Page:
February 20, 2014
|Dean Tenerelli, portfolio manager of T. Rowe Price's European equity strategies.|
Despite market weakness early in the year, the European macroeconomic picture is beginning to improve, as seen by data in manufacturing and other economic indicators. However, European corporate earnings have yet to materially recover.
Dean Tenerelli, portfolio manager of T. Rowe Price's European equity strategies, highlights why the renaissance for European equities can continue and why he believes that corporate earnings will provide the next leg for the recovery.
Improving macroeconomic backdrop...
- Leading economic indicators and actual economic data are pointing toward an improving macroeconomic picture—something we have believed for some time now.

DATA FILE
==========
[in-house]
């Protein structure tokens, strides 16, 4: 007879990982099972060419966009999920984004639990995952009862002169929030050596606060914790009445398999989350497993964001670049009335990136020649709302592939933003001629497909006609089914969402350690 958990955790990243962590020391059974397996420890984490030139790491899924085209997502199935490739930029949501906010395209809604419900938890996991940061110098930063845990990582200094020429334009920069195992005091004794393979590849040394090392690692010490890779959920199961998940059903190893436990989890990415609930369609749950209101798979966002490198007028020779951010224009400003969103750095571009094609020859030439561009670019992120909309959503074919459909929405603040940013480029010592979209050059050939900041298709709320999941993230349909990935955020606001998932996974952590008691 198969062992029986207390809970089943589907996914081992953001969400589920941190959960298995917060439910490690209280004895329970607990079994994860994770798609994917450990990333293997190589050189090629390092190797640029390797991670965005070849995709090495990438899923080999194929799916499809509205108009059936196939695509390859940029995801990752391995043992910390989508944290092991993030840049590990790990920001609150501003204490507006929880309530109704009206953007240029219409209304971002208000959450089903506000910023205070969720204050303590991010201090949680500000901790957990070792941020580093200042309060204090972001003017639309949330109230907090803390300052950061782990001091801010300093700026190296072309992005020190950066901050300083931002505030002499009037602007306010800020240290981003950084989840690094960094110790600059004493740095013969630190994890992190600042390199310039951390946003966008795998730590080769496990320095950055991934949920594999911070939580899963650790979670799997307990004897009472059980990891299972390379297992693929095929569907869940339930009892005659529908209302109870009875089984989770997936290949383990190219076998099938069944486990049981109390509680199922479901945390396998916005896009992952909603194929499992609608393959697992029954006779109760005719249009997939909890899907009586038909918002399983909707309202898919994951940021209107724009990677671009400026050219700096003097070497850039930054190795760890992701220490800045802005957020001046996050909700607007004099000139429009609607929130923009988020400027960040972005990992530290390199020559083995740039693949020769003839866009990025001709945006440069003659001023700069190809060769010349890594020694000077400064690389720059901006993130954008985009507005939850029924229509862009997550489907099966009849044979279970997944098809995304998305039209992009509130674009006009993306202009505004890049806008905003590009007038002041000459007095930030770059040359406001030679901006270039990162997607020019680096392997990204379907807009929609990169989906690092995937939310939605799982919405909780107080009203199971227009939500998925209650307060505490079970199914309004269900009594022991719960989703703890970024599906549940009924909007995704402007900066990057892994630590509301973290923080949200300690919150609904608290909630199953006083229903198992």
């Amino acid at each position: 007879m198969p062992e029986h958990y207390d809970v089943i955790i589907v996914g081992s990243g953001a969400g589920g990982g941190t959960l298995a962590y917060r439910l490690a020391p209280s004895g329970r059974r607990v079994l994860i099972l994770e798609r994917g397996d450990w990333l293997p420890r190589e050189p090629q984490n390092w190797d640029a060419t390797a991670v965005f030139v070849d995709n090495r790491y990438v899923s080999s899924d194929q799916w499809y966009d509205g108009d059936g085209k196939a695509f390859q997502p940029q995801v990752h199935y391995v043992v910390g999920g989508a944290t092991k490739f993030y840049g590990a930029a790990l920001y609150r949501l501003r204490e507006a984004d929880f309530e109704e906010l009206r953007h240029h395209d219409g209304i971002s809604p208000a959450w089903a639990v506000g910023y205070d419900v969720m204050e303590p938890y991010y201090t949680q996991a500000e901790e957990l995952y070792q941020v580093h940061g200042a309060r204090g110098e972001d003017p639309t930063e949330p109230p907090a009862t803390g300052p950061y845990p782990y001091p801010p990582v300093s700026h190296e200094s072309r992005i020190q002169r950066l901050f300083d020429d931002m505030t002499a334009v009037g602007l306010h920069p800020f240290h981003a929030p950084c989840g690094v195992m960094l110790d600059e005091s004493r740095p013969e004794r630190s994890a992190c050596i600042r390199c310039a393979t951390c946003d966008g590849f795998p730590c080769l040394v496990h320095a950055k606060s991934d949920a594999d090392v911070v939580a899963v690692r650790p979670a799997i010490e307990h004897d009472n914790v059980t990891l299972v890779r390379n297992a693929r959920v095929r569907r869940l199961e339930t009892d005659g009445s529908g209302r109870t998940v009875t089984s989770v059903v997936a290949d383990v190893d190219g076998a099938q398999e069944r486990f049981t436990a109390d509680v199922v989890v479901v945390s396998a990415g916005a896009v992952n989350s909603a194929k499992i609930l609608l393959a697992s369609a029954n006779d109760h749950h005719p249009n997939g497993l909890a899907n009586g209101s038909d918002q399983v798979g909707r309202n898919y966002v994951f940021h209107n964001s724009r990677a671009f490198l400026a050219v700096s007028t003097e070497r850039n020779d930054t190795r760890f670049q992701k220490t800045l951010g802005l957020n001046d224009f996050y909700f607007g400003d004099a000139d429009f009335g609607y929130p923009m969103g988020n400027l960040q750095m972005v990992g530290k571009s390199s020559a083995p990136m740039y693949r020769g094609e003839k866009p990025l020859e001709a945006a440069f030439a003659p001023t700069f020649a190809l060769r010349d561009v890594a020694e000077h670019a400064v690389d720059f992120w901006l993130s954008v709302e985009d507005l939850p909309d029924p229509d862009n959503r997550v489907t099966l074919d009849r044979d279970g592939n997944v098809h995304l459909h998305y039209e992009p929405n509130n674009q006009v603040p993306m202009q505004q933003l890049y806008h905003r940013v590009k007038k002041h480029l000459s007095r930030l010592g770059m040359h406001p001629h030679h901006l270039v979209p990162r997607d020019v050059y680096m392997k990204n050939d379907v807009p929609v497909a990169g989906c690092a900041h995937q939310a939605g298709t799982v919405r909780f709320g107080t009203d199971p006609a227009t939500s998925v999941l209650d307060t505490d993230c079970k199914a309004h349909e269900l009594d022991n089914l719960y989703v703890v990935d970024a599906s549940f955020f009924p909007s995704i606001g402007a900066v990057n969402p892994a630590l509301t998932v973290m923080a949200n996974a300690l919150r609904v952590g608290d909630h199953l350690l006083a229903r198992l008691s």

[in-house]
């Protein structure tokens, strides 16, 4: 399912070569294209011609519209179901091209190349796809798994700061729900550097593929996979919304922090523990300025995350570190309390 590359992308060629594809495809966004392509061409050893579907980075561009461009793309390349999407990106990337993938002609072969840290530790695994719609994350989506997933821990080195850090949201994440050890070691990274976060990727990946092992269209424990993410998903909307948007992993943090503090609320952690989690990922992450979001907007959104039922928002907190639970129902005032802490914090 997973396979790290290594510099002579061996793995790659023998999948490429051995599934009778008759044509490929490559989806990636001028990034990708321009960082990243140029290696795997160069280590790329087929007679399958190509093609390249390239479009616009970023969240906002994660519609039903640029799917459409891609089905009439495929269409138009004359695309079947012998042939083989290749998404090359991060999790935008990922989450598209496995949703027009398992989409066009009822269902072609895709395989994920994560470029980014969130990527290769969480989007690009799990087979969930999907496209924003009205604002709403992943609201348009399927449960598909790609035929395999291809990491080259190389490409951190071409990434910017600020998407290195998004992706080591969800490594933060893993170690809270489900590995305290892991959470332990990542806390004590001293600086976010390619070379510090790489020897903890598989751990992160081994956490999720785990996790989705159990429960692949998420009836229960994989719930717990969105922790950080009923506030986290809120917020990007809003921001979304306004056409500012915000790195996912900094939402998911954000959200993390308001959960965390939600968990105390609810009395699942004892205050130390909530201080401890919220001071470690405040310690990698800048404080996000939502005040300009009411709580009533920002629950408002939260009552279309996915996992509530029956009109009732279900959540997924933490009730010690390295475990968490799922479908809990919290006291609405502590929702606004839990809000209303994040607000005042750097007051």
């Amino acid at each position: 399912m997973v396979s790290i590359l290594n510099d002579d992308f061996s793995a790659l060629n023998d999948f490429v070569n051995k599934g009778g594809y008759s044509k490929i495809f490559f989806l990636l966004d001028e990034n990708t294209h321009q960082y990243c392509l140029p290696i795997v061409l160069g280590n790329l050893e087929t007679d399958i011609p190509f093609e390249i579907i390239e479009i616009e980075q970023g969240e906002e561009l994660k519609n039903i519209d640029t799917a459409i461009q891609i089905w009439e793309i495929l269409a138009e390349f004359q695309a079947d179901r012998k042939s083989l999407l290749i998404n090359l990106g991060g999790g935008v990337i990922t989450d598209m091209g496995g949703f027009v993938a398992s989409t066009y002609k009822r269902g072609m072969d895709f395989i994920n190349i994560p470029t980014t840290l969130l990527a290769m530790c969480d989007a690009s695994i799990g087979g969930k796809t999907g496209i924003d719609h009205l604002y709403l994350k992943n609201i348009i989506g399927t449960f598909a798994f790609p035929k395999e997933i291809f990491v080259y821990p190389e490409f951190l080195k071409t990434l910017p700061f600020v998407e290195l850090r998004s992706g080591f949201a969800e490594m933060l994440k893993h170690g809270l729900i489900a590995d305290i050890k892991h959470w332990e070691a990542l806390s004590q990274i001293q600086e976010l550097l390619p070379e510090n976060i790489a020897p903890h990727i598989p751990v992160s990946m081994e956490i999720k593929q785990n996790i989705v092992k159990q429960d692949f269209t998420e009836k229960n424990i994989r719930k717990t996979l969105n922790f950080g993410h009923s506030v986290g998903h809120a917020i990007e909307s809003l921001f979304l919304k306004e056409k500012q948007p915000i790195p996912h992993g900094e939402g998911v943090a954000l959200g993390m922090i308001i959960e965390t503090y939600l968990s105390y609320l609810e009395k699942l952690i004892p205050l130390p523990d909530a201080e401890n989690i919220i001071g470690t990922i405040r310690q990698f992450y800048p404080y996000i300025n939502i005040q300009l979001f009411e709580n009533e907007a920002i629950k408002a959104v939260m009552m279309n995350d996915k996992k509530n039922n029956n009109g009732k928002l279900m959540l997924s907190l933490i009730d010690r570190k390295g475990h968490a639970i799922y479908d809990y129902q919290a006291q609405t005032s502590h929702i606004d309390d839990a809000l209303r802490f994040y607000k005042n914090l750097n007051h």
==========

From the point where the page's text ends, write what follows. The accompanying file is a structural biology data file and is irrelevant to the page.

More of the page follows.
- Along with the news that the region has now started to grow again, we have also seen manufacturing indicators surge in recent months. We believe that European economies troughed somewhere during the second quarter of 2013.
…driven by structural reform across the region
- Structural developments and rebalancing efforts continued to materialize throughout the European region, especially within the periphery. Current account balances have returned to surpluses and now stand at 15-year highs. Meanwhile, unit labor costs continue to trend lower, signaling further improvements to competitiveness in the region.
- Countries have behaved much more responsibly than they have been given credit for. Ireland is a good example. Ireland suffered from a sharp loss of competitiveness as negative real interest rates overstimulated the economy. However, since the global financial crisis, Ireland has responded quickly through internal devaluation by instigating wage cuts and pension and labor reforms in order to regain competitiveness. Many other countries within Europe have echoed that same trend, which is bringing competitiveness back to the eurozone.